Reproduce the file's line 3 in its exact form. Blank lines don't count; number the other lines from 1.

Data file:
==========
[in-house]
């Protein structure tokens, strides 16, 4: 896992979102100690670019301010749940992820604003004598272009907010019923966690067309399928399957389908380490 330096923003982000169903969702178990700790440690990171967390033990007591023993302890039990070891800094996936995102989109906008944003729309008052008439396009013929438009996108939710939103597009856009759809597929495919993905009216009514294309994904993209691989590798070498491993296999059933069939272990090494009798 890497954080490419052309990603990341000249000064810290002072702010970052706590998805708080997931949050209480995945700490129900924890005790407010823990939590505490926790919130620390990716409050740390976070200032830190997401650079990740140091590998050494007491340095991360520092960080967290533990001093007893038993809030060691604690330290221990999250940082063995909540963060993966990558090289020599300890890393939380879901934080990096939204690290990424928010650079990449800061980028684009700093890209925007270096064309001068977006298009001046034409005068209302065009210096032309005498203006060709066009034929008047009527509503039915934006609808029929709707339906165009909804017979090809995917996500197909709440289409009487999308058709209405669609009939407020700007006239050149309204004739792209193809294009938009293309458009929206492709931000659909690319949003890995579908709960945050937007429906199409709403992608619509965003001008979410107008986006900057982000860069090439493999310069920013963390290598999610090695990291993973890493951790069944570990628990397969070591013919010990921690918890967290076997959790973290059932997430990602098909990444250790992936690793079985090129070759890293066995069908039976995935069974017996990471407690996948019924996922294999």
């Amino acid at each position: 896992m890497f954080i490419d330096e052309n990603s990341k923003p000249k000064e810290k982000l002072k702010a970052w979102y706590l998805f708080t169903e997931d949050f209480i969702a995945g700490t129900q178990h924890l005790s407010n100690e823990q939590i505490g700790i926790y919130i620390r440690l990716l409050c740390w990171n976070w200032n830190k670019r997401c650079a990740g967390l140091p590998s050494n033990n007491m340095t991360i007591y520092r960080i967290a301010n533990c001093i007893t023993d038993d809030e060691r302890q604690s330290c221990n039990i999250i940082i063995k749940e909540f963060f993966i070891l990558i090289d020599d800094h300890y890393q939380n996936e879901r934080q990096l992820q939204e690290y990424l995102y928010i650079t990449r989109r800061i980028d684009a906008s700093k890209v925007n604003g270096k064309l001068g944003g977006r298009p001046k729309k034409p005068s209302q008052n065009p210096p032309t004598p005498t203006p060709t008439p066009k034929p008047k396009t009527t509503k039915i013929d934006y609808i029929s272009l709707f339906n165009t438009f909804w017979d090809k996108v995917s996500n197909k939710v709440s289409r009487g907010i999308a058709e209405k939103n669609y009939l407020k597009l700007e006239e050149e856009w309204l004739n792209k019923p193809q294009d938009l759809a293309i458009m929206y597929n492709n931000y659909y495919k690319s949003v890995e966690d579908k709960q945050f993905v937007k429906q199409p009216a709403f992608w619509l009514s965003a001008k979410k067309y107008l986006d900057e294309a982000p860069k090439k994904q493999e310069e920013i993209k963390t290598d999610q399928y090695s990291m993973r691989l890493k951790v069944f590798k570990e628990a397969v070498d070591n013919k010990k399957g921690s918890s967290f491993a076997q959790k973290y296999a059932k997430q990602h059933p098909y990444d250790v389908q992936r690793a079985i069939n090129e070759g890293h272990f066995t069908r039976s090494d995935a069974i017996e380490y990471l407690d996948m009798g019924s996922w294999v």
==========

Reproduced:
């Amino acid at each position: 896992m890497f954080i490419d330096e052309n990603s990341k923003p000249k000064e810290k982000l002072k702010a970052w979102y706590l998805f708080t169903e997931d949050f209480i969702a995945g700490t129900q178990h924890l005790s407010n100690e823990q939590i505490g700790i926790y919130i620390r440690l990716l409050c740390w990171n976070w200032n830190k670019r997401c650079a990740g967390l140091p590998s050494n033990n007491m340095t991360i007591y520092r960080i967290a301010n533990c001093i007893t023993d038993d809030e060691r302890q604690s330290c221990n039990i999250i940082i063995k749940e909540f963060f993966i070891l990558i090289d020599d800094h300890y890393q939380n996936e879901r934080q990096l992820q939204e690290y990424l995102y928010i650079t990449r989109r800061i980028d684009a906008s700093k890209v925007n604003g270096k064309l001068g944003g977006r298009p001046k729309k034409p005068s209302q008052n065009p210096p032309t004598p005498t203006p060709t008439p066009k034929p008047k396009t009527t509503k039915i013929d934006y609808i029929s272009l709707f339906n165009t438009f909804w017979d090809k996108v995917s996500n197909k939710v709440s289409r009487g907010i999308a058709e209405k939103n669609y009939l407020k597009l700007e006239e050149e856009w309204l004739n792209k019923p193809q294009d938009l759809a293309i458009m929206y597929n492709n931000y659909y495919k690319s949003v890995e966690d579908k709960q945050f993905v937007k429906q199409p009216a709403f992608w619509l009514s965003a001008k979410k067309y107008l986006d900057e294309a982000p860069k090439k994904q493999e310069e920013i993209k963390t290598d999610q399928y090695s990291m993973r691989l890493k951790v069944f590798k570990e628990a397969v070498d070591n013919k010990k399957g921690s918890s967290f491993a076997q959790k973290y296999a059932k997430q990602h059933p098909y990444d250790v389908q992936r690793a079985i069939n090129e070759g890293h272990f066995t069908r039976s090494d995935a069974i017996e380490y990471l407690d996948m009798g019924s996922w294999v």